Cendrars, Blaise

The seventh uncle: everything and nothing

The Panama Canal is intimately linked to my childhood…

Panama? Why Panama? 

After the difficulties experienced in the first attempts to construct the Panama Canal, the idea of which dates back to the 16th century, in 1889 Ferdinand Lesseps’ project leads his Company to bankruptcy. The financial scandal erupts in 1892 and leaves 800,000 investors in ruins.

My father lost 3/4 of his fortune
As many other good people who lost their money in that crash
My father
Less foolish
Did not lose his own,
Revolver shots,  
My mother crying…

The drama was there, in few words.

… I sincerely believe
That Panama’s crash should be of more universal significance
Because it disrupted my childhood…

Georges Sauser, a watchmaker, and his family —Marie Louise and their children, Jean-Georges, Marie-Elise, Freddy— leave La Chaux-de-Fonds on 14 June 1894. Why? Could it be due to Panama’s crash? In any case, it is time to recount the victims of the event. The Sauser family arrive in Naples on 26 September 1894. Freddy is seven years old: he is the Frédéric Louis Sauser who will become Blaise Cendrars.

‘Tell me, Blaise,’ Raymone will ask him sixty years later*, ‘when I hear Panama’s beginning, I think of your house in Naples…’
‘The house in Naples?… Ah, yes, Vomero’s property… what does it make you think of?’
‘It makes me think of your seven uncles… Was it then when your mother began telling you about her seven brothers?’
‘Yes, of course… It was then when I first heard about my seven uncles. My poor mother received letters from all over the world, and I only waited for one thing, the postman; to snaffle the letters from him, for the stamps…’

The link with Panama, would it be the crash of a young boy’s life?
This great poem holds the secrets. Will we discover the key to the seven routes chosen by the poet among the infinity of possibilities the becoming of a human life holds in childhood?

‘These uncles,’ Blaise adds, ‘left together and by common accord… There were seven of them. The eldest was eighteen when they left home, and the youngest was seven or eight; and they swore to never split as long as the youngest was still underage.’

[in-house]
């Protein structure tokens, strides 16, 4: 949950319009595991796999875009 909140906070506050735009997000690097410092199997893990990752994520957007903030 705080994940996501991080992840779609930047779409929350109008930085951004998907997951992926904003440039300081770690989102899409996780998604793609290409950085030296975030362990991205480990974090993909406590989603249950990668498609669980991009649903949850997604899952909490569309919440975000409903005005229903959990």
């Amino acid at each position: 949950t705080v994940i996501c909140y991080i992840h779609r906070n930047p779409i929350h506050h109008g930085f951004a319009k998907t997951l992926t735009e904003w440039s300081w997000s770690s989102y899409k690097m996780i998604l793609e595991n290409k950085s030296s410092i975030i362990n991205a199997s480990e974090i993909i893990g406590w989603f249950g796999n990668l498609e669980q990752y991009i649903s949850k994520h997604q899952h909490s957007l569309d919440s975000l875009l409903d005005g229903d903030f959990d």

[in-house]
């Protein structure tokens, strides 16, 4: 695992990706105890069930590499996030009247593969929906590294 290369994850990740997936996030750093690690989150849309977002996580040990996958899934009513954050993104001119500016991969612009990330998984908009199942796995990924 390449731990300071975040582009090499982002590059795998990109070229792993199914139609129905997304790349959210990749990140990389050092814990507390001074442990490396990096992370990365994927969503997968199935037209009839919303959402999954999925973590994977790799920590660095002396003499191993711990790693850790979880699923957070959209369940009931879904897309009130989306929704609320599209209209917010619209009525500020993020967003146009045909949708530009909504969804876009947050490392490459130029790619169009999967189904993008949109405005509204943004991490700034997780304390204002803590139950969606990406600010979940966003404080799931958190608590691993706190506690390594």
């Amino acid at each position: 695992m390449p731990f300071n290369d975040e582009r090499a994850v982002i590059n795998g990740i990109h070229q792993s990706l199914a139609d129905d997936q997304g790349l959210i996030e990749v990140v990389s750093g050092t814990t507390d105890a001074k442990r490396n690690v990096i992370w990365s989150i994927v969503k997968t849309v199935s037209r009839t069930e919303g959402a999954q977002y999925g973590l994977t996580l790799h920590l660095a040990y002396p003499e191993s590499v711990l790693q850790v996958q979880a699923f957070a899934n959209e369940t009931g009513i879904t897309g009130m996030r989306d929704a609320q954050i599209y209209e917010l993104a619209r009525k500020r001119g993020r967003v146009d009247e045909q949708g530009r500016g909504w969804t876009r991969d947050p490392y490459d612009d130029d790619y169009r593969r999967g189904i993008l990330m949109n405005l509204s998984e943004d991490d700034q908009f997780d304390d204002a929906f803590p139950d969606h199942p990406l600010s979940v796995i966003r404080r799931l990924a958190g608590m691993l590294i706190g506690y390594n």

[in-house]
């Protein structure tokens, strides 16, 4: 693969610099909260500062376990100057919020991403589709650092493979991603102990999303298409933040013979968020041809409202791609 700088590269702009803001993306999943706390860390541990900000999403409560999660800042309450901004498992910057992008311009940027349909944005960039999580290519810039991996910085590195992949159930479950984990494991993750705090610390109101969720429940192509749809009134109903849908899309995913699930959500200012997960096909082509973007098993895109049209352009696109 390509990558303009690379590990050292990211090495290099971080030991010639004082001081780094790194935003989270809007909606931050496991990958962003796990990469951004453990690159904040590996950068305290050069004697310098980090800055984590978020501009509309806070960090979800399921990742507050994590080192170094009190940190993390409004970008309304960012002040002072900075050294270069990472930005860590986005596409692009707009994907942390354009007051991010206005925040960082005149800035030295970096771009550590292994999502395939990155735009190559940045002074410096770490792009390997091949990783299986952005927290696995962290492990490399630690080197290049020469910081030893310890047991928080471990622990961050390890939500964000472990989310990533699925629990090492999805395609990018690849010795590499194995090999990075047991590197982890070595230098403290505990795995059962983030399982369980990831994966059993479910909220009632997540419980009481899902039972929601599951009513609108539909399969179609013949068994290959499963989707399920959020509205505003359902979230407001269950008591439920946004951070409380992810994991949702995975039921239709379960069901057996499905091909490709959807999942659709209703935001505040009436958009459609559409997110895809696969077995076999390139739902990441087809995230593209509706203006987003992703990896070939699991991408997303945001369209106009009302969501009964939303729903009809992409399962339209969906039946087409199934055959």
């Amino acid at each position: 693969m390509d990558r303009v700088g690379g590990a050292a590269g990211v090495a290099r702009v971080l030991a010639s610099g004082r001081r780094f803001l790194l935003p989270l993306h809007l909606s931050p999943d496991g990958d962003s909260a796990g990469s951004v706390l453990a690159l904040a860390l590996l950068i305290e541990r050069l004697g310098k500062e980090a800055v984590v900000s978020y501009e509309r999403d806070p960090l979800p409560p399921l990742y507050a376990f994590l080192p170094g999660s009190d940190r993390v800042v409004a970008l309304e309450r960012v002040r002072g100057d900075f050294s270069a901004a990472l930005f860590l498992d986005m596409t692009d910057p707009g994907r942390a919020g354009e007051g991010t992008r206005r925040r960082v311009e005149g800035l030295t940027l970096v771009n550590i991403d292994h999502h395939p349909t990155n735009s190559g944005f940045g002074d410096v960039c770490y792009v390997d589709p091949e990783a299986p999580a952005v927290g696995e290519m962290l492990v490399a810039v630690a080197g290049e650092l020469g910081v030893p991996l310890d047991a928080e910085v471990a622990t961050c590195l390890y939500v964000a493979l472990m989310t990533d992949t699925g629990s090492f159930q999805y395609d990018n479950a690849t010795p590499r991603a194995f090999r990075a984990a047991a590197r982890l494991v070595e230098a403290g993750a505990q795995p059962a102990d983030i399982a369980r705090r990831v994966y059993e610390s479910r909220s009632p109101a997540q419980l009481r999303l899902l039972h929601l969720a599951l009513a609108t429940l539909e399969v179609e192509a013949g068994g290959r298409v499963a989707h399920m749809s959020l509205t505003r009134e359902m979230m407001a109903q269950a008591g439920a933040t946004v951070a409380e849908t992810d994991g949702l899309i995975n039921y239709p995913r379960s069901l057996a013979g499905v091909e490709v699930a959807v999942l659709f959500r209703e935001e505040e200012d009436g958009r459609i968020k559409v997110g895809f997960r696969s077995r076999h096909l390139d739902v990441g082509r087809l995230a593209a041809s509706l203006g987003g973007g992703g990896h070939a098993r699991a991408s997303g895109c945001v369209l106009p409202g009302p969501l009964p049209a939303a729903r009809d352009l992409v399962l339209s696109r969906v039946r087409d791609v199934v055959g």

All of them together, like a block…

‘… I call all my uncles Alfred, because they had only taken out a passport in the name of the eldest. During their lives there was incredible confusion because of this single passport for all seven boys, who kept calling themselves Alfred. Every time they needed official documents they would pass the passport around, and each of them had American papers made using the name of Alfred!’

‘Why did they all leave together?’ Raymone insists.
‘One for all, all for one. They did not want to split. They swore to never abandon each other until the youngest, who was no older than eight, had grown up. They remained together in the United States until the youngest was eighteen or twenty, and from there they parted again, each their own way, each in a different direction, to all the countries of the world. They had one point of contact: my mother, to whom they all wrote.’

‘You know… I feel like you resemble almost all your uncles.’
‘There was only one who looked like me, or rather, I looked like him. Of course, another Alfred… I am not sure what he did exactly: everything and nothing.’

Everything and nothing.
The question that Blaise would obsess over and raise throughout his work.

‘Tell me, Blaise, why have you always mixed Panama with the story of your seven uncles, if none of them ever went there?’
‘None of them travelled to Panama because Panama did not exist at the time. Panama originated much later, with Lesseps’ speculations…’

With the events that would change Freddy’s life.
So, Naples, seven years and seven possible destinies.
But only one would be fulfilled: the one of the seventh uncle.
1896: the Sauser family returns to Switzerland. Basilea, Neuchatel… Alfred… apologies, Freddy, would have a thousand arguments, escapades, detentions, school absences, trips on sailboats on the lake… and then three years in Russia, Moscow, St. Petersburg… reading bulimia and the taste for writing. Bern, studies… trips… He leaves for America.
Now he can call himself a poet.
Everything will be born from nothing.

… Scatter my childhood on the earth
Put a station in its place…
I am a new man…

The seventh Alfred reaches adulthood and finds his name: Blaise Cendrars.
From nothing to everything. And vice versa.
Returning to Paris from New York in 1912, in his briefcase he brings the work carried out during his stay in America: manuscripts, book projects, poems: Easter in New York, he will later write The Prose of the Trans-Siberian and Little Jehanne of France
Here is his journey, his direction: great poems, like secret legends.
In the springtime of 1913, in the attic of 4 Saboya Street, in the fifth district of Paris, manuscripts, folders, and the thick guide of American trains are piled up; and on a folder made of thick brown cardboard, one title: Panama and the Adventures of my Seven Uncles, and one date: poem started in October 1912.  
It is his third great poem. It will be finished in June 1914.
In 1918… after the terrible setback of the war where, as a volunteer, he loses his right arm, Blaise Cendrars finds work as a literary adviser for Editions de La Sirene at a perfect time.
La Sirene publishes an astonishing creation, a booklet that folds as a train guide or a road map, illustrated with 25 American train itineraries. The painter Raoul Dufy designs and makes the double cover in colour. The book is Panama and the Adventures of my Seven Uncles.

Miriam Cendrars

The quoted texts are extracted from: Panama or the True Story of my Seven Uncles. Conversation between Raymone and Blaise Cendrars (fragments of a radiophonic emission, around 1952). Portrait of the author by Fabio Zimbres.